Last month, it was my tailbone that started to act up so badly that I could barely walk to the kitchen and back. My doctor confirmed it was sacroiliac joint pain, and although it was likely caused mainly by pregnancy hormones relaxing my pelvis too much too soon, the problem was exacerbated by instability from—you guessed it—weak glutes.
I promptly went scrounging around YouTube in search of some workouts that might help. In one video by BodyLove Pilates, trainer Ali Handley shares an upper glute exercise that's done seated with a resistance band looped around the calves: While pushing the legs outwards into the band, you slowly lift and lower your heels as you maintain a steady amount of resistance.
Watch a demo starting at minute 8:18:
Following along with Handley for just eight reps, I immediately felt my gluteus medius on the outside of my hips firing up—and staying engaged even once I finished. I walked my dog around the block right after, and I could feel the muscles still turned on (aka lightly burning with each step). That activation kept my pelvis more stable, and less painful, than it'd been in over a week.
So I told myself I was going to repeat the exercise every day. Which meant I did it for two days in a row, then promptly forgot about it.
I knew I needed to somehow make it a habit. Since this is such a simple exercise that doesn't take much concentration, I realized that instead of setting aside dedicated time, I could just incorporate it into my morning routine: Now, when I first sit down to work, I simply wrap a resistance band around my calves for the first half hour (or until I get up to grab more coffee) and do a few heel lifts every so often while checking email and Slack. I keep the band next to my laptop to remind me to slip it on, and since it takes no extra time out of my day, I actually do it.
This may be the easiest workout routine I've ever done. And also one of the most effective. Within just a week or so of practicing it regularly, I could feel those tricky-to-target muscles getting stronger, and my pelvis staying steadier when I walk or run—which has meant I've felt next-to-no SI joint pain.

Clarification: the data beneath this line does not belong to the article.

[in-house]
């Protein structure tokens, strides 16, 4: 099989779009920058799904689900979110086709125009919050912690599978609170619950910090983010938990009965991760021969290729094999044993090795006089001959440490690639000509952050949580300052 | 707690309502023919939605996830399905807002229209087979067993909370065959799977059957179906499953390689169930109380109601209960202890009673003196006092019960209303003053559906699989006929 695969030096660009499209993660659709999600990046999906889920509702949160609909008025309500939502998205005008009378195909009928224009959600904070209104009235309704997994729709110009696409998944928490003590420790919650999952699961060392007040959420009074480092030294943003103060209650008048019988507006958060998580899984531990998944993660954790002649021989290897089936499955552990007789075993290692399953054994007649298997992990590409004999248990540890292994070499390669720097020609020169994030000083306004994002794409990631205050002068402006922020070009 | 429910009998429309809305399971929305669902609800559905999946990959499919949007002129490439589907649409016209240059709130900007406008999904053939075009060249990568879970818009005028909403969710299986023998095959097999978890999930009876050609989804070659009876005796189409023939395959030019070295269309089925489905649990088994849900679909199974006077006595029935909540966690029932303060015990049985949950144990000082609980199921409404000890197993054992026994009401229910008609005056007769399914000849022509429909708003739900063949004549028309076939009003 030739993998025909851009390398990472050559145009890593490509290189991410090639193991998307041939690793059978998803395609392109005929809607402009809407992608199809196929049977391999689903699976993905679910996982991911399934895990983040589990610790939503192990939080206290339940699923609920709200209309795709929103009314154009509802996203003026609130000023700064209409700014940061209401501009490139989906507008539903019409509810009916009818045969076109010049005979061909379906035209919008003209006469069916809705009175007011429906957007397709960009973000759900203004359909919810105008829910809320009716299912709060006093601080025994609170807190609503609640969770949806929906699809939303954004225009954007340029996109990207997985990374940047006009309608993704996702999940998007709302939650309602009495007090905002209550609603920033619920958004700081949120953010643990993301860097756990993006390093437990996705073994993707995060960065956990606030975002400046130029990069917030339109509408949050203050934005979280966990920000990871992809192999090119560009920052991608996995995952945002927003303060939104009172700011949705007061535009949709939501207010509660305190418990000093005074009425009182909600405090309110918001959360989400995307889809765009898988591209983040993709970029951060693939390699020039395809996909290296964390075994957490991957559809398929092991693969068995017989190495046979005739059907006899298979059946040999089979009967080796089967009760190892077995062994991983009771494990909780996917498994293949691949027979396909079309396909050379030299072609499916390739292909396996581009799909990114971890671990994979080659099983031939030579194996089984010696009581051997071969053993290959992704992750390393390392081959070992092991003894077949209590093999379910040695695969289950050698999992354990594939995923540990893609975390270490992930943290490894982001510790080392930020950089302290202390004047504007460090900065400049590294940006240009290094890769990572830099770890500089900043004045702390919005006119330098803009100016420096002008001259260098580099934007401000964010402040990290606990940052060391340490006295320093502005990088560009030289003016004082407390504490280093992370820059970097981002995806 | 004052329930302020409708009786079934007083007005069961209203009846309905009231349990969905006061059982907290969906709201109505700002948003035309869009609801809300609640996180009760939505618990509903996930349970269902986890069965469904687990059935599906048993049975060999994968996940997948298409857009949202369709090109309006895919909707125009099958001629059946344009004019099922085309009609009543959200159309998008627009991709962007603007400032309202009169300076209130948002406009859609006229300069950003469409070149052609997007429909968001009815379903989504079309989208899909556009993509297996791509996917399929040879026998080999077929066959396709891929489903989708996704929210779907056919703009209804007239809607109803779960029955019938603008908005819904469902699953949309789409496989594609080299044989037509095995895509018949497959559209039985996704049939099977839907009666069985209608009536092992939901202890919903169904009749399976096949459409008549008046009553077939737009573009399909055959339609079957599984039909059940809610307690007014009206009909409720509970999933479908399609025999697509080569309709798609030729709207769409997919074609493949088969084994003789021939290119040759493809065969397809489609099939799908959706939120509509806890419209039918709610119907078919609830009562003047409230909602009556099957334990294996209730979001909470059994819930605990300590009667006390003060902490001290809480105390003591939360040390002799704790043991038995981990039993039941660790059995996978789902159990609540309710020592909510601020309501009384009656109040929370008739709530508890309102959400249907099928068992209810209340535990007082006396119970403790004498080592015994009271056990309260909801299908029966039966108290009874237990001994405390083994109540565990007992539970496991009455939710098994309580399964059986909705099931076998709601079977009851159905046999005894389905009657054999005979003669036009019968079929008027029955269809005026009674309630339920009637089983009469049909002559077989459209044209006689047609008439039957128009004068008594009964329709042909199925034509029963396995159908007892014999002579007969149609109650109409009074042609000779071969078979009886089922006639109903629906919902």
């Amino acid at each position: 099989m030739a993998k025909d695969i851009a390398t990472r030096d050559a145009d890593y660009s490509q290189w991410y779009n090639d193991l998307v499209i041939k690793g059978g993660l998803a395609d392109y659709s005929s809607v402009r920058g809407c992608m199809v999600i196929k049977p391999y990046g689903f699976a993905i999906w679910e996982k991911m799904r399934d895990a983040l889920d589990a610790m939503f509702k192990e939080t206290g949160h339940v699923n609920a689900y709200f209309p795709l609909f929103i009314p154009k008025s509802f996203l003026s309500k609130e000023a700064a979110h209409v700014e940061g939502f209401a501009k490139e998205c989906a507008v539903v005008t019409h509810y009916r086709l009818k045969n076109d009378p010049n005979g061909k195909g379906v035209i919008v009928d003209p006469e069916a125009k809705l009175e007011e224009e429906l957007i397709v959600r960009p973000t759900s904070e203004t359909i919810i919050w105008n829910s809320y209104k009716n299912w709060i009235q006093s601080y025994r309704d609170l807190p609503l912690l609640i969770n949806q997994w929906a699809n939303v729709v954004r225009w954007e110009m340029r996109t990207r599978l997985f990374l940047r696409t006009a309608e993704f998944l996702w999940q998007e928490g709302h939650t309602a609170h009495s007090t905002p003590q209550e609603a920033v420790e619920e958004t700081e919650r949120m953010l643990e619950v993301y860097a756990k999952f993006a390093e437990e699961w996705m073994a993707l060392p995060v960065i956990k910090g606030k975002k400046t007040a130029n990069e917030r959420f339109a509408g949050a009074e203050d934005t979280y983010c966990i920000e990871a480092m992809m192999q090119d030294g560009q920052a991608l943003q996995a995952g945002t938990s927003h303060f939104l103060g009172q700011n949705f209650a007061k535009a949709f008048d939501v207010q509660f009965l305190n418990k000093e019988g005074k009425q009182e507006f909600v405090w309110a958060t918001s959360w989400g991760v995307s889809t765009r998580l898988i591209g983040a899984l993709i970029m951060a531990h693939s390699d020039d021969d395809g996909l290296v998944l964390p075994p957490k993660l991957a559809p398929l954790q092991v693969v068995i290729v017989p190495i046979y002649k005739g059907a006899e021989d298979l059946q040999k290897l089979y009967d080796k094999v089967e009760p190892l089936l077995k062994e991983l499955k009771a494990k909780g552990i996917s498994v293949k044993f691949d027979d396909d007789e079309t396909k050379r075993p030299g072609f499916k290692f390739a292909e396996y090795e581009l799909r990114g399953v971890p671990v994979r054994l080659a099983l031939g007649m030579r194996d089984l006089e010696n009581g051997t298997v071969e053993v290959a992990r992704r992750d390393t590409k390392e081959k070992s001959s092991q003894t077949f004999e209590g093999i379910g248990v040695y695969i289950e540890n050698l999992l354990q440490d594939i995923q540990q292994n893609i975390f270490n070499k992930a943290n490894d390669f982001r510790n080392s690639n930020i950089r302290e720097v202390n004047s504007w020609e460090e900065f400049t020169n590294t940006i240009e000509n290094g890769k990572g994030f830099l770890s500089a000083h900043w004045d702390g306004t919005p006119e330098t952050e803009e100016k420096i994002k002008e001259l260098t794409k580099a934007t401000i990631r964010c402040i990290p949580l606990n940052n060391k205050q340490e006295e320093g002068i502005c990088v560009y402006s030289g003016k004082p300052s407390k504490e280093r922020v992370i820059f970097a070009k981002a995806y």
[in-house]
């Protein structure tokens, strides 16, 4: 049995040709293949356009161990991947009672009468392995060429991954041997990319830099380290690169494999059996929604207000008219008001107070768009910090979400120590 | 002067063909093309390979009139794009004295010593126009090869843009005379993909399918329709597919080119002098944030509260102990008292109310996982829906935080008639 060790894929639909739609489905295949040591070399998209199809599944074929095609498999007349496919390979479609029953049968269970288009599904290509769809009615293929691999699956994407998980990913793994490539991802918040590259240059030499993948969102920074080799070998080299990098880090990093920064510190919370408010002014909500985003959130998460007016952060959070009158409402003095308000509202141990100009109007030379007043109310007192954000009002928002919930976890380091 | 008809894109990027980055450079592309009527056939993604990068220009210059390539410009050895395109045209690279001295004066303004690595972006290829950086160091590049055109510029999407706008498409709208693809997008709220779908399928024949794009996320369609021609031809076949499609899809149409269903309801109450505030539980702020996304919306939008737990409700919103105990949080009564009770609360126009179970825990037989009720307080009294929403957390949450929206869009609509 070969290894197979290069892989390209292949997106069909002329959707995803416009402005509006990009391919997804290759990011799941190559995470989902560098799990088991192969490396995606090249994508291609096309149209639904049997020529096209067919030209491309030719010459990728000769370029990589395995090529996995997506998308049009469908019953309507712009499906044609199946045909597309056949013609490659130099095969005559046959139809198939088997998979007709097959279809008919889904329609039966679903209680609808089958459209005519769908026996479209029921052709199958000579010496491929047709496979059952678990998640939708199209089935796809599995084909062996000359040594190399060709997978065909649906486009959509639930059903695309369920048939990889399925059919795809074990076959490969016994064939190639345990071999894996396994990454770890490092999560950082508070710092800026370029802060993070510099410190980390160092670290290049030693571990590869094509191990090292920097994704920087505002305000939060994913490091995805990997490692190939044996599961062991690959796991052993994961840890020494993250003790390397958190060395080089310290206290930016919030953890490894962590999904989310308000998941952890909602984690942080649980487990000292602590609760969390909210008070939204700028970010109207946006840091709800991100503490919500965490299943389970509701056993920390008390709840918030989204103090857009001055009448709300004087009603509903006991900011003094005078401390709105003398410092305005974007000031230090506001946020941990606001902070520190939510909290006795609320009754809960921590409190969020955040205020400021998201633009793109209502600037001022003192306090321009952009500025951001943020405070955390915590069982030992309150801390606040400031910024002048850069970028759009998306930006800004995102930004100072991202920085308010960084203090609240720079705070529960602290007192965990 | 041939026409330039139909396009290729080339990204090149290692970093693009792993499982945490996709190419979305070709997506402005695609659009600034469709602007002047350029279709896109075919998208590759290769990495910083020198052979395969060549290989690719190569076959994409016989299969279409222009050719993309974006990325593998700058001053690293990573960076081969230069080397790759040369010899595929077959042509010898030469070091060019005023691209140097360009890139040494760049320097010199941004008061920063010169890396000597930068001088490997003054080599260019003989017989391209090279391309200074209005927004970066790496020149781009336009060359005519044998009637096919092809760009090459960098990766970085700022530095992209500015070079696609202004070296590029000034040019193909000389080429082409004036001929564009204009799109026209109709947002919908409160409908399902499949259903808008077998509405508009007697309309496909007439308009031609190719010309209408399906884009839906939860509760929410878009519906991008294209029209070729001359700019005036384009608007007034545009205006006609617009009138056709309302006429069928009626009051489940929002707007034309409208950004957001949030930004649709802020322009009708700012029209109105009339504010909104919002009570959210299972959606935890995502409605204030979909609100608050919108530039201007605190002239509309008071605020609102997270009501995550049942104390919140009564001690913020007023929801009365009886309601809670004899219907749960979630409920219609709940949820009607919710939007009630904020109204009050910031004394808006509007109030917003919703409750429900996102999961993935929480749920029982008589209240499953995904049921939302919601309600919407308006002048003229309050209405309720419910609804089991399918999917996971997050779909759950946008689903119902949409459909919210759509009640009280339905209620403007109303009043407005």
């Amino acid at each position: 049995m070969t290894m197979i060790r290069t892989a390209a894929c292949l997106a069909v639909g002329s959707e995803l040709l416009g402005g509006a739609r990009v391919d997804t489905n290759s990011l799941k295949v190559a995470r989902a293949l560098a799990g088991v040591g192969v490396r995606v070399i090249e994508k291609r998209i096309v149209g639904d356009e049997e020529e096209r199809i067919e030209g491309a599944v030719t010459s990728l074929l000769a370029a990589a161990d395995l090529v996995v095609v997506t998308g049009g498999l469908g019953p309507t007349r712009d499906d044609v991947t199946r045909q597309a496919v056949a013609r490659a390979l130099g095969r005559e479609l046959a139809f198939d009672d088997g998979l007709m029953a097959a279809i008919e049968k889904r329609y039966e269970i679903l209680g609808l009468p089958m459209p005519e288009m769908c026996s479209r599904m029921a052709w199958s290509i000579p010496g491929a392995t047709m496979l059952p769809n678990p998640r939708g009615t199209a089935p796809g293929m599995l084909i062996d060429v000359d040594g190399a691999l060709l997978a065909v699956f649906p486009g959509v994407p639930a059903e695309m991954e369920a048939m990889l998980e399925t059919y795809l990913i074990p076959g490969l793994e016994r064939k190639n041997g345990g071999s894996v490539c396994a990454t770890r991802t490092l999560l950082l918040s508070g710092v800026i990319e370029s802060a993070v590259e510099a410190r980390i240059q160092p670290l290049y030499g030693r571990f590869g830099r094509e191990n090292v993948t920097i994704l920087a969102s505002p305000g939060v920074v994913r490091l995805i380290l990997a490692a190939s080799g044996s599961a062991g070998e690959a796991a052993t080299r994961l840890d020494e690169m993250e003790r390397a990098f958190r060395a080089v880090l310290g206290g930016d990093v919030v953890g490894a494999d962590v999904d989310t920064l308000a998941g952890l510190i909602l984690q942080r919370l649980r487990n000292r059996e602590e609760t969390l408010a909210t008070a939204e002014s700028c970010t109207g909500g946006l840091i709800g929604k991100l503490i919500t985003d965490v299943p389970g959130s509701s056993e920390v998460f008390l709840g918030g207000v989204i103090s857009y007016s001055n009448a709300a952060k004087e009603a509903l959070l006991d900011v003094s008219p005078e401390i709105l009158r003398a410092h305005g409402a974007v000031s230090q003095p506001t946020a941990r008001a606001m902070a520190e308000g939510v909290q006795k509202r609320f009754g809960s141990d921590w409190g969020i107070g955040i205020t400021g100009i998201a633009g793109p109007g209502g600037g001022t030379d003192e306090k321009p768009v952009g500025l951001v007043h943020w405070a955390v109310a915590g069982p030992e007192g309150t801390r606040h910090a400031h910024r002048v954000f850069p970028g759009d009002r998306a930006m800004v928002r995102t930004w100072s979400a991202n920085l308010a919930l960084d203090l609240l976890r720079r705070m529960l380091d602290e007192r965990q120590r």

I know, I know: It sounds too good to be true. Are such noticeable results somehow all in my head? I posed the question to NASM-certified trainer Cecily McCullough, who works with clients at the functional fitness-based studio P.volve, asking if this kind of habit could truly be effective, or if I just want to think it is and am experiencing some kind of placebo effect.
She points out that working the glutes while sitting can be a strategic way to isolate and target the proper muscles. "When you're seated, you've got more support with the pelvis and spine so you're not working against other factors, like when you're standing or even lying on the floor, working against gravity," she says. "And with seated movement, it's also a minimal range of motion, especially since the band adds resistance." Even when I'm not paying much attention to lifting and lowering my heels, the movement is so small and contained that it's easy to keep proper form.
Physical therapist Theresa Marko, DPT, a spokesperson for the American Physical Therapy Association and owner of Marko Physical Therapy in New York City, says that my go-to exercise can indeed strengthen the gluteus medius to help stabilize my spine and control my hips and knees when I walk. She adds that it could even be a good one to do on long plane rides. But it won't work the major butt muscle—the gluteus maximus—quite as much as simply squeezing the cheeks together and releasing them while sitting. Or, even better, she says, standing up to move around. "Small frequent breaks can go a long way to alleviate problems before they begin," she says. (When she gets up to get a glass of water, she likes to squeeze her butt and kick her leg back to fit in a quick activation.)
As the cliché goes, the best kind of workout is the one you’ll do. Although there are plenty of other ways to strengthen my glutes, for now I'll keep doing the one I barely have to think about.
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